The Ruling Class may not be recognized as a neglected masterpiece—at least, not yet. But if we remember how long it took for Welles’ The Magnificent Ambersons and Renoir’s Rules of the Game to be recognized as supreme anatomies of social unease, perhaps its time will come. Returning to Peter Medak and Peter Barnes’ film nearly thirty years after first reviewing it and being carried away by the bravura set-pieces, I’m reminded of how paradoxical it was from the outset. A film seemingly out of its time, tilting at windmills such as the aristocracy, the church, foxhunting, the House of Lords. Who cared about these symbols of Old England after the swinging Sixties? And yet, however much it parodies a traditional farce - mad earl, bibulous butler and sadistic German psychiatrist - both play and film appeared between the great Profumo-Keeler society sex scandal of 1963, which rocked the British government, and the mysterious disappearance of Lord Lucan in 1973, after apparently murdering his nanny in mistake for his wife. Here life, and indeed death, seemed to imitate art, even in its most caricatured form.
The truth is that Barnes’ play, at least, was very much a product of the rupture of 1968, and its political message is that, beneath a veneer of modernization, very little had changed in Britain. An advocate of hanging and flogging (“we’ve forgotten how to punish,” Gurney proclaims to a rapturous House of Lords) will always be more welcome to the Establishment than a gently deluded religious mystic. But Barnes was never merely a cynic or a polemicist: steeped in the history of drama from the Jacobeans and Shakespeare’s rival Ben Johnson to Artaud and Brecht, he wanted to challenge English audiences’ cozy relationship with their theatre of “reassurance." So the violent gear-changes from comedy, to pathos, to horror, are central to his eruption onto the British stage in the '60s, along with such figures as John Arden, Edward Bond, and Peter Nichols.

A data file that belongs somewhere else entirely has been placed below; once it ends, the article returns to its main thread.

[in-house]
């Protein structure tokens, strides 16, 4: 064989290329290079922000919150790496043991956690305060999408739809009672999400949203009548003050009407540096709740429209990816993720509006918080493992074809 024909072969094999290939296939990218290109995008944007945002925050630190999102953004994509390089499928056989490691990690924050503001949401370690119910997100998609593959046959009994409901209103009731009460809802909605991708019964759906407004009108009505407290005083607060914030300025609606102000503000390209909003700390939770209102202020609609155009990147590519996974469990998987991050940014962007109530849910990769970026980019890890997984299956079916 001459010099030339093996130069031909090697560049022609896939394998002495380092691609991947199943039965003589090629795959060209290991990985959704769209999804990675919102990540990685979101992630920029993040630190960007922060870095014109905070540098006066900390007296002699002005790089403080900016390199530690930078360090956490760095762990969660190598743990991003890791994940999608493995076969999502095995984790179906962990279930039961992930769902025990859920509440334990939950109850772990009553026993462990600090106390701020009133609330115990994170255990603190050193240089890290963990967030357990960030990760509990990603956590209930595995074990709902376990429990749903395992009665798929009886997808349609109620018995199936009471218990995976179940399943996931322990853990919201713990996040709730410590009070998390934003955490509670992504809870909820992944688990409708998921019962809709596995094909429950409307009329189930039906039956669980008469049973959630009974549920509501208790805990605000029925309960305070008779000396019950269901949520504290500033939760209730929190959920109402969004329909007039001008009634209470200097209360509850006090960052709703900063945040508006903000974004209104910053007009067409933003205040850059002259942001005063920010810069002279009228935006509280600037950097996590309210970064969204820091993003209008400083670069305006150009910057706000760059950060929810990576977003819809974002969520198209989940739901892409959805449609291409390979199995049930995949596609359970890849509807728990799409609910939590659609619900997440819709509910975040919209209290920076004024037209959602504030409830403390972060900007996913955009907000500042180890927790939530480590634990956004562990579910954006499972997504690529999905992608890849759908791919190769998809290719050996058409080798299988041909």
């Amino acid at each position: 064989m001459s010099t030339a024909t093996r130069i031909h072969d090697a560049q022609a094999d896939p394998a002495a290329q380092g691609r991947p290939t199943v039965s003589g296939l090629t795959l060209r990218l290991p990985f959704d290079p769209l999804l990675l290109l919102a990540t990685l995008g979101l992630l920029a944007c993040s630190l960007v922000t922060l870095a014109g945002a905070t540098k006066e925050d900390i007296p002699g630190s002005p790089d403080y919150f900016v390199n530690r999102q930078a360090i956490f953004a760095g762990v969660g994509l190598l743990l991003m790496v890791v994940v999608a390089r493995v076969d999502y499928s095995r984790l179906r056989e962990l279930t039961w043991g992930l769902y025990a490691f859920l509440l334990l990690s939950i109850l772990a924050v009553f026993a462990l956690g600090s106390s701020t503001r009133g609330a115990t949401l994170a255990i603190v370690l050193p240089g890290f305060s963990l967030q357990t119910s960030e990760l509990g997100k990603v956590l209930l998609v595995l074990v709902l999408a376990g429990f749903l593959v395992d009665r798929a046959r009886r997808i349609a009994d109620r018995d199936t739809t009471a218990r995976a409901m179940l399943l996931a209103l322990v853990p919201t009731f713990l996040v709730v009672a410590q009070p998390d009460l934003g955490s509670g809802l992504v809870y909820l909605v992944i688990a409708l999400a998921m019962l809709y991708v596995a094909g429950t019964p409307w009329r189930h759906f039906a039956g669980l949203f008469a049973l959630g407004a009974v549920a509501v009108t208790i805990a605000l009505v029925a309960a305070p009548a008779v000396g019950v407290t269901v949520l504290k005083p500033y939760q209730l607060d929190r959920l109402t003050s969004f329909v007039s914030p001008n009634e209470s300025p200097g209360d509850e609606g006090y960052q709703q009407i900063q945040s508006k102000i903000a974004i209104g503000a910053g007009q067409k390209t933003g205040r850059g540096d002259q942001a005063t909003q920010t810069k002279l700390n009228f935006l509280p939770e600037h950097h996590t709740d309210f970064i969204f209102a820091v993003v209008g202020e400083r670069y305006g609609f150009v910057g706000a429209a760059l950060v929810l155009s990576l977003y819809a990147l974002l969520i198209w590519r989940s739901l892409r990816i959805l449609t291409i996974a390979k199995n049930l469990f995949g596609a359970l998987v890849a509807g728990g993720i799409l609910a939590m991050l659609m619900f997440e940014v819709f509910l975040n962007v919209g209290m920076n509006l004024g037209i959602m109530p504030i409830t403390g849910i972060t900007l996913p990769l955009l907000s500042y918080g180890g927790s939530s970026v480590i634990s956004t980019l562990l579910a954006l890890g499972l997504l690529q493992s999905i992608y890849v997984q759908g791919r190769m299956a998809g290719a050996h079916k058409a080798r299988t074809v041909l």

But is it a true film? Critics spent what now seems an inordinate amount of space debating how something so “theatrical” could be true cinema (apparently forgetting how steeped the beginnings of cinema had been in the great melodrama tradition, how much Welles owed to the Mercury Theatre and, more recently, how much the revival of British cinema in the 60s depended on the Royal Court Theatre—think of Osborne, Richardson, Finney). Certainly The Ruling Class isn’t “filmic” in the style of the French or Eastern European New Waves, but what it succeeds in doing, after a decade when location shooting and naturalistic acting had become fashionable, is reinventing the great studio tradition of British '40s cinema, which produced such films as Lean’s Dickens adaptations and Powell and Pressburger’s melodramas. More than this, it brings back allegory, fantasy, and phantasmagoria in such remarkable scenes as the killing in a hallucinated Whitechapel and the depiction of the House of Lords as a grisly chamber of horrors.